Batch production of torpedoes Mk-48 mod.7 was launched in June 2006; no later than in August the US Navy signed a $95.4 mln delivery contract on 107 torpedoes (including those for Australian Navy under Maritime Partnership Initiative), and constituent parts to refit other modifications into mod.7 (source: Jane's Defence Weekly, 2006, v. 43, 51, p. 10).

Answering the question why USET-80 is not Mk-48, R.A. Gusev said: "Just because a rattletrap is not Mercedes". As a matter of fact, state purchase contract 253/08/02 is buying expensive as gold rattletraps in 21st century.

Torpedo Mk-48 developed under RETORC-2 program (1962-1971) was commissioned into the US Navy in 1972. Constructively simple and reliable, this torpedo was equipped with homing system perfect for its time, umbilical telecontrol system, powerful and energy-consuming powerplant with monofuel axial piston motor.

Uprise of Mk-48 and its high combat characteristics after all made the Soviet Navy command and Ministry of Shipbuilding Industry launch development of perspective multipurpose heated torpedo UGST Tapir with pretty significant performance speed over 70 knots, range over 20 km, and depth down to 1,000 meters. Tapir's record-setting capabilities were achieved by closed-circuit steam turbine, high parameters of steam and hydroreactive fuel.

Sea trials of Tapir started in 1983. Successful half-range launch was performed late 1985. However, technologically it was impossible then to provide reliable operation of the torpedo's power control system. Considering that, peroxide variant was elaborated which significantly outranked not only USET-80 but Mk-48 in moving characteristics. Nevertheless, severe pressing from Soviet Ministry of Shipbuilding Industry standing for electric torpedoes led to shutting down of that development.

In such a manner we lost an opportunity to create inexpensive (prime cost of pilot batch was 70,000 RUR comparing to 360,000 RUR of USET-80 production batch) multipurpose torpedo with high performance and long life.

Works on Magot "oxygen version" of UGST torpedo were carried out by Kirov plant (Alma-Ata) prior to collapse of the USSR. However, that research was not supported by leading "torpedo" organizations of the Navy and industry, so that works had not been completed until the breakup of the Soviet Union.

The Soviet Navy had in inventory heated torpedoes to be used only as antiship weapon. Their development was oriented at increasing of range and speed. In 60's the Navy pinned hopes on the "champion" peroxide torpedo 53-65 (speed of 68.5 knots at 12 km or 44 knots at 22 km). The issue was addressed straight forward more energy, more power... Unfortunately, during design works such matters were absolutely blundered away as maintenance and a ship-weapon interaction (example, use of other homing systems and telecontrol types to increase effective launch distances). The Navy had to refuse this kind of torpedo choosing an oxygen-type one 53-65K.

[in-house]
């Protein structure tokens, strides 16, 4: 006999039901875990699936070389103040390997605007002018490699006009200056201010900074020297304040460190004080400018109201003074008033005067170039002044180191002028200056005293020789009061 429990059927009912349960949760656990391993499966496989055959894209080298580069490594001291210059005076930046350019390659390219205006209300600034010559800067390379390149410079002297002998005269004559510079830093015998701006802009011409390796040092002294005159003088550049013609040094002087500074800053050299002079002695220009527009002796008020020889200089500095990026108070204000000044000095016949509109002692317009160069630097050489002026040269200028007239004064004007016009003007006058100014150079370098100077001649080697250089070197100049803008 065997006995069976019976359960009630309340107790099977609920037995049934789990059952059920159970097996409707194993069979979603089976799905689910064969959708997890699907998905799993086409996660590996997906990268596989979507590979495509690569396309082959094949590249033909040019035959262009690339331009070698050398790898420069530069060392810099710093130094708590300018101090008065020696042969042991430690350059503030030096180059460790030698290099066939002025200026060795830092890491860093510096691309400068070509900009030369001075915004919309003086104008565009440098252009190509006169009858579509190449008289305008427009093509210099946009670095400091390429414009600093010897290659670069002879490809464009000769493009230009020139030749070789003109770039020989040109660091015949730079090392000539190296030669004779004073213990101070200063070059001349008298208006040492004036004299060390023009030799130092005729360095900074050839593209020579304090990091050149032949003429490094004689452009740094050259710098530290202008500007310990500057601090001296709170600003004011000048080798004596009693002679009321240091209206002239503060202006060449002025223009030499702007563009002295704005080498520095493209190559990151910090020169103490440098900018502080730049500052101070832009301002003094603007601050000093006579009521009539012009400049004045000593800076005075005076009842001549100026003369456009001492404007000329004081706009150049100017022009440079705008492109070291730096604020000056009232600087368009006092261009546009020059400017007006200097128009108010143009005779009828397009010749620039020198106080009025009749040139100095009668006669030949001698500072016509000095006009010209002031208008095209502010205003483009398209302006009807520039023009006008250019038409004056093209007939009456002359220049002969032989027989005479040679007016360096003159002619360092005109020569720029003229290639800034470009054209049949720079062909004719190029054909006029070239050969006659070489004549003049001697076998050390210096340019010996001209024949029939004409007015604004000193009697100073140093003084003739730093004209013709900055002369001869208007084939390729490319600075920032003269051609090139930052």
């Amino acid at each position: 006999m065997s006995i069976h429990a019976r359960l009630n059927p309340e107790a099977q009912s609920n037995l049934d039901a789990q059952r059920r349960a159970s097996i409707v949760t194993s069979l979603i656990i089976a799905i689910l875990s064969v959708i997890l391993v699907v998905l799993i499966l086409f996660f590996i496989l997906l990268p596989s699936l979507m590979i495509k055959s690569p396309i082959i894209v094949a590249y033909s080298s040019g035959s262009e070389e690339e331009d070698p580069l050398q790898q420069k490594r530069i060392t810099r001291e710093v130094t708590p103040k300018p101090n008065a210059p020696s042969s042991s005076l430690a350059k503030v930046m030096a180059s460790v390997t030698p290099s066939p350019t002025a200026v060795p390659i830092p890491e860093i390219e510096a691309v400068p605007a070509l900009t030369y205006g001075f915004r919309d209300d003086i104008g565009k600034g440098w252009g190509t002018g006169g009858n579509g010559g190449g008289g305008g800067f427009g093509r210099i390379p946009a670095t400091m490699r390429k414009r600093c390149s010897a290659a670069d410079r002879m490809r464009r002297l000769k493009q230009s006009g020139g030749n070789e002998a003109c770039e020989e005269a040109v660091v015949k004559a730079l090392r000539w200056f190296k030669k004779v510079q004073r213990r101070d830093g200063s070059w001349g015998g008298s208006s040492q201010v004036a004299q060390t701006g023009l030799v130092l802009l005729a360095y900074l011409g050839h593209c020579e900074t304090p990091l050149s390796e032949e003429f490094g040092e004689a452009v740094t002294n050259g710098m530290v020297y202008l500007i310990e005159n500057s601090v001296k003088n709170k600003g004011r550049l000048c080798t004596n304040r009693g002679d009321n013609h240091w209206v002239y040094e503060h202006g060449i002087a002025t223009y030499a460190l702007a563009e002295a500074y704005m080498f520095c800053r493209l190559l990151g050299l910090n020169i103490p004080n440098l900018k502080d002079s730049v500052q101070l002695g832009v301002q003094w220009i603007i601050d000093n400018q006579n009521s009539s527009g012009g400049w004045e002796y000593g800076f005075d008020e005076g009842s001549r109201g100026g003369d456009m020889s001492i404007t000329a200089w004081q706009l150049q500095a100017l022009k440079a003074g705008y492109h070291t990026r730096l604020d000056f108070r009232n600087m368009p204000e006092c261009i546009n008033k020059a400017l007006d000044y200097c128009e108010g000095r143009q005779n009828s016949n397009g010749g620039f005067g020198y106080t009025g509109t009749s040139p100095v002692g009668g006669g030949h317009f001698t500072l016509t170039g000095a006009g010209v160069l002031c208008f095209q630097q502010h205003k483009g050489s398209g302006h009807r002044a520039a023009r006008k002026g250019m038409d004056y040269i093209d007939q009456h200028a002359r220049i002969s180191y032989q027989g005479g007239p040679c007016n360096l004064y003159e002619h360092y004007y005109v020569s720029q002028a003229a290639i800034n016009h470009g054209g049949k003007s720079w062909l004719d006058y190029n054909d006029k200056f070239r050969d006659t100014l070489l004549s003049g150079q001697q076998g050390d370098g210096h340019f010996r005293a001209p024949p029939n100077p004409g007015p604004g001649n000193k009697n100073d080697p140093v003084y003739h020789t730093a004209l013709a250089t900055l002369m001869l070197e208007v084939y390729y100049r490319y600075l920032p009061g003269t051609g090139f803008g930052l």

The history of torpedo 53-65K is well unusual. It was developed on the initiative of Kirov plant's design bureau without technical development plan, research papers, and experimental designing on the basis of produced parts for serial torpedoes. Naturally, this "shopfloor" initiative was perceived negatively by the Navy and industry. Moreover, to produce pilot batch, the plant had to raise money illegally. It is of interest that virtual fiasco of torpedo 53-65 turned that "ugly duckling" into the Navy's most massively-produced antiship torpedo.

Uncomplicated, cheap (cost 21,000 RUR in mid-80's), and reliable torpedo 53-65K is still in inventory of Russian Navy and some foreign countries. Under certain conditions (short distance to target, limited target speed, sea disturbance etc.) it is very effective. Although, these "certain conditions" did not meet tactical requirements of sea battle even in 70's... The main problems are short launch range (consequence of vertical wake detection homing system), and high noisiness.


On March 4, 1958 Central Committee of Communist Party of the Soviet Union and Council of Ministers issued a decree to develop perspective 650-mm attack torpedo for the Soviet Navy. Obviously, that torpedo had the best performance worldwide and posed a major threat to the US Navy, primarily to carrier groups.

Unfortunately, the Navy realized the torpedo's unique capabilities too late. The torpedo passed state trials in 1965, but then it had been idly waiting for appropriate platform, assimilation into the Navy and so forth... In 1973 the torpedo's nuclear version was designated as 65-73. In 1974 the Navy obtained the first platform for the torpedo which was Project 671RT nuclear submarine; conventional modification of 65-76 with vertical wake detection homing system was commissioned in 1976. Adaptation of the torpedo for 3rd generation nuclear subs was started in 1982 (as a reserve for perspective 650-mm torpedo DST). In 1991 torpedo 65-76A was commissioned into the Navy and faced batch production.